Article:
One year after Fabrice Muamba's near-fatal cardiac arrest, a £1.2 million defibrillator fund has been launched.
The father of a 12-year-old boy who died after a cardiac arrest is campaigning to have defibrillators fitted in all public buildings.
Retired footballer Fabrice Muamba has joined a new campaign to have defibrillators installed in public places, after his own heart attack.
Fabrice Muamba's wife Shauna has said she is praying for Michael Schumacher, just as "the world prayed" for her husband when he suffered a cardiac arrest in March last year.
I pray that Michael Schumacher pulls through this. I remember how the world prayed for my hubby@fmuamba and now I'll say a prayer for him ??
World football governing body Fifa has issued guidance on sudden cardiac arrest - the leading cause of sudden death in football.
It outlines "fundamental measures" to help prevent a player dying from the condition, they include regular health checks,and never playing when ill.
In June, the Fifa Medical Emergency Bag was sent to all of the 209 member associations
It contains an automated external defibrillator which can detect suspected heart problems, as well as an instructional video and a medical emergency kit.
The bags were also introduced pitch-side at all the stadiums hosting matches at the FIFA Confederations Cup in June 2013.
A consistent standard in care should be available to players who need urgent medical attention on the pitch for injuries or conditions such as cardiac arrest, experts have said.
An international panel said Fifa's emergency medical bag and "11 steps to prevent sudden cardiac death", create a "global standard for emergency preparedness".
Writing in the British Journal of Sports Medicine, the researchers said that the kits contain a comprehensive inventory of essential but generic equipment which can be used anywhere in the world at amateur or professional levels.
Every football pitch should have emergency care equipment on hand to help treat any players that suffer the same condition as former footballer Fabrice Muamba, experts have said.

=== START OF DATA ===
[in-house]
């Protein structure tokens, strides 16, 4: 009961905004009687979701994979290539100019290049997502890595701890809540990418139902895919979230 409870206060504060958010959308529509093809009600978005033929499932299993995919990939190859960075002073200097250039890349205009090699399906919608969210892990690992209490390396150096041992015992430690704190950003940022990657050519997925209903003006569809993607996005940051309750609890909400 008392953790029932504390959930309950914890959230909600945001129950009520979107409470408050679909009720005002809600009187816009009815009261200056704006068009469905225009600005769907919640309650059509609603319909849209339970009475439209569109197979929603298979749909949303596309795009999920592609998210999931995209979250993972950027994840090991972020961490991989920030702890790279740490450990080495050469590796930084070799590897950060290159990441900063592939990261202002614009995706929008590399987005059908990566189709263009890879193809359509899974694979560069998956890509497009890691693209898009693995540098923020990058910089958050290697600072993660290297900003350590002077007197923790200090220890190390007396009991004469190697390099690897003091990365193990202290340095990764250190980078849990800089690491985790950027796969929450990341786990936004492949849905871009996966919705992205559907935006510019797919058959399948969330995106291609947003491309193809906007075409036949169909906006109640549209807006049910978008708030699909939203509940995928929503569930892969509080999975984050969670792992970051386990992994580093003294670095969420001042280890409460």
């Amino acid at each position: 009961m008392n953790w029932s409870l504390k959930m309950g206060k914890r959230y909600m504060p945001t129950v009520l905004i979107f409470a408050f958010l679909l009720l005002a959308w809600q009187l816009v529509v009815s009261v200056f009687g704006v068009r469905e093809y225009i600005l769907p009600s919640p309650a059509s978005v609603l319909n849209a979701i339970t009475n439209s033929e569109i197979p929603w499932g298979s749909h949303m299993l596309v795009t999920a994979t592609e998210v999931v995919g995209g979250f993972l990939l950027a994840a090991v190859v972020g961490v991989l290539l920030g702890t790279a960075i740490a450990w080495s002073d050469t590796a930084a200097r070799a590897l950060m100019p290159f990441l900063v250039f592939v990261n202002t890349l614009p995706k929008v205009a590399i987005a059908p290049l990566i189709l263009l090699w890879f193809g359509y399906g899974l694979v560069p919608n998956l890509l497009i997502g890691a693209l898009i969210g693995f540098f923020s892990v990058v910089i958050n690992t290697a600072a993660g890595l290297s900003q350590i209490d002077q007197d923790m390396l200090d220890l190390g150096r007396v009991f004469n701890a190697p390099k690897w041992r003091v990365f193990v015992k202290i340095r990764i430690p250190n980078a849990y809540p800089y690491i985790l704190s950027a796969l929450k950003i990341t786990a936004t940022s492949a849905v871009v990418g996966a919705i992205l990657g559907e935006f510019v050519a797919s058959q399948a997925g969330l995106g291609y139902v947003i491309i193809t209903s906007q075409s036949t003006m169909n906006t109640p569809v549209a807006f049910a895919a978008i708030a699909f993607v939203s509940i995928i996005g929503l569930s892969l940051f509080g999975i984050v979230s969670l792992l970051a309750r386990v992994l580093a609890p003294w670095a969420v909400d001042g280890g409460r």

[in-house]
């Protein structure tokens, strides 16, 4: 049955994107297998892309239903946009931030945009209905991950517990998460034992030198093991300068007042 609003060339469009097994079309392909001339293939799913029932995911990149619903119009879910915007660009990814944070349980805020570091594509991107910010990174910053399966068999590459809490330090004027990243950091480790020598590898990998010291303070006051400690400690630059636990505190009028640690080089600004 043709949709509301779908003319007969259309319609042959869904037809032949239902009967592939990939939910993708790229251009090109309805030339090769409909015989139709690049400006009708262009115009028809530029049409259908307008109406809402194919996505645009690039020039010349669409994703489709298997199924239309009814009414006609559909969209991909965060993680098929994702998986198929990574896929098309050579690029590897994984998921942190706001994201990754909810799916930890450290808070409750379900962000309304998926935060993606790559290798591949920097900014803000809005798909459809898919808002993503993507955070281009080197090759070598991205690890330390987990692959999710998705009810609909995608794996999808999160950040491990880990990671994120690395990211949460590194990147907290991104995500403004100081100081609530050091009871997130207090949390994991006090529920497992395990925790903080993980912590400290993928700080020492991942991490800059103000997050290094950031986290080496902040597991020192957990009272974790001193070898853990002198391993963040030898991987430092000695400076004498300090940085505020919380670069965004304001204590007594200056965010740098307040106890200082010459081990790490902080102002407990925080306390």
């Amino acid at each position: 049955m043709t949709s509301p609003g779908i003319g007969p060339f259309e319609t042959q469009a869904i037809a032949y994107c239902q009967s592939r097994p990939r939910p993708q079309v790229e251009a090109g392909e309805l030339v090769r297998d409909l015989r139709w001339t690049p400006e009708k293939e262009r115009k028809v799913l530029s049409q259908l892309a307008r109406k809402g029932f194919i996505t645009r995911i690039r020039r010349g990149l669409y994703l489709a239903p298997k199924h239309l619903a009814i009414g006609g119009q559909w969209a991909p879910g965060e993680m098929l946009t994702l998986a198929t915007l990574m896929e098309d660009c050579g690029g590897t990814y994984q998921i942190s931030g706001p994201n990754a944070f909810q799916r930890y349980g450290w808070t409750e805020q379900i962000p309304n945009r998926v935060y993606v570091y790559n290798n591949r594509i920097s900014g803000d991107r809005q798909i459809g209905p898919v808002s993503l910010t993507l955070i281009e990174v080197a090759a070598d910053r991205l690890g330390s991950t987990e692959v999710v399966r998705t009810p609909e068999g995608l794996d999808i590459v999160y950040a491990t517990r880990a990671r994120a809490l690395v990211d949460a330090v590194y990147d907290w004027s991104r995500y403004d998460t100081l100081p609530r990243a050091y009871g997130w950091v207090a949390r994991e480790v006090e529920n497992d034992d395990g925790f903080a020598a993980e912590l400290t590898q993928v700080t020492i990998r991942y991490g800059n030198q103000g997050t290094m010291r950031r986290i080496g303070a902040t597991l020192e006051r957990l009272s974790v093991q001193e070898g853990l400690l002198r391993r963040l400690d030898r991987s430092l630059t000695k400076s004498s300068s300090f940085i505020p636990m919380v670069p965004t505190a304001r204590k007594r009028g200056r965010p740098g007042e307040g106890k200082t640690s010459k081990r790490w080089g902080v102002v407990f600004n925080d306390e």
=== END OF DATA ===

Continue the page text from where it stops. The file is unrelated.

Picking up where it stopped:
The ex-Bolton Wanderers midfielder collapsed following a cardiac arrest during an FA Cup match in March last year.
Researchers said that officials at games around the world should adopt a universal standard of emergency medical care, set out by the world's football governing body Fifa, to curb the potential for serious injuries and deaths.
The British Heart Foundation is calling on people across the UK to fight back against heart disease.
The charity has launched a new national campaign which brings together heart patients and scientists to talk about the research which is needed to fight the disease.
The moving TV advert also features the moment that footballer Fabrice Muamba suffered from an on pitch cardiac arrest.
The retired Bolton midfielder Fabrice Muamba will present the Capital One Cup to the winning captain in Sunday's Wembley final between Swansea and Bradford.
The former England Under-21 international was playing for Bolton in an FA Cup quarter-final against Tottenham last March when he suffered a cardiac arrest and collapsed.
Fabrice Muamba and wife Shauna have revealed they are expecting their second child, less than a year after the former footballer almost died on the pitch.
The couple, who married in October, already have a four-year-old son, Joshua, and are due to become parents again in June.
ShaunaMuamba wrote on Twitter: "Thanks for all the lovely well wishes @fmuambaand I are so happy. We've been so blessed and can't wait to meet our newbaby."
Muamba, a former England Under-21 international, was playing for Bolton in an FA Cup quarter-final against Tottenham in March when he suffered a cardiac arrest and collapsed.
The midfielder's heart stopped beating for 78 minutes but because of the prompt treatment he received on the pitch he defied the odds to survive and make an incredible recovery.
Muamba had hoped to resume his football career but was advised against it by doctors and retired from the sport in August.
In October he launched the Hearts & Goals campaign, which is aiming to increase the number of defibrillators available in public places and provide CPR training to try to reduce the 100,000 people who die of sudden cardiac arrest every year in the UK.
Muamba has also published a best-selling autobiography, I'm Still Standing, and is part of ITV's coverage of the African Nations Cup.
Muamba, who lived in DR Congo until the age of 11, describes watching his country play against Africa's big-boys, and explains why too much homework could have scuppered his chances of becoming a professional footballer. Watch the interview in full from ITV Sport.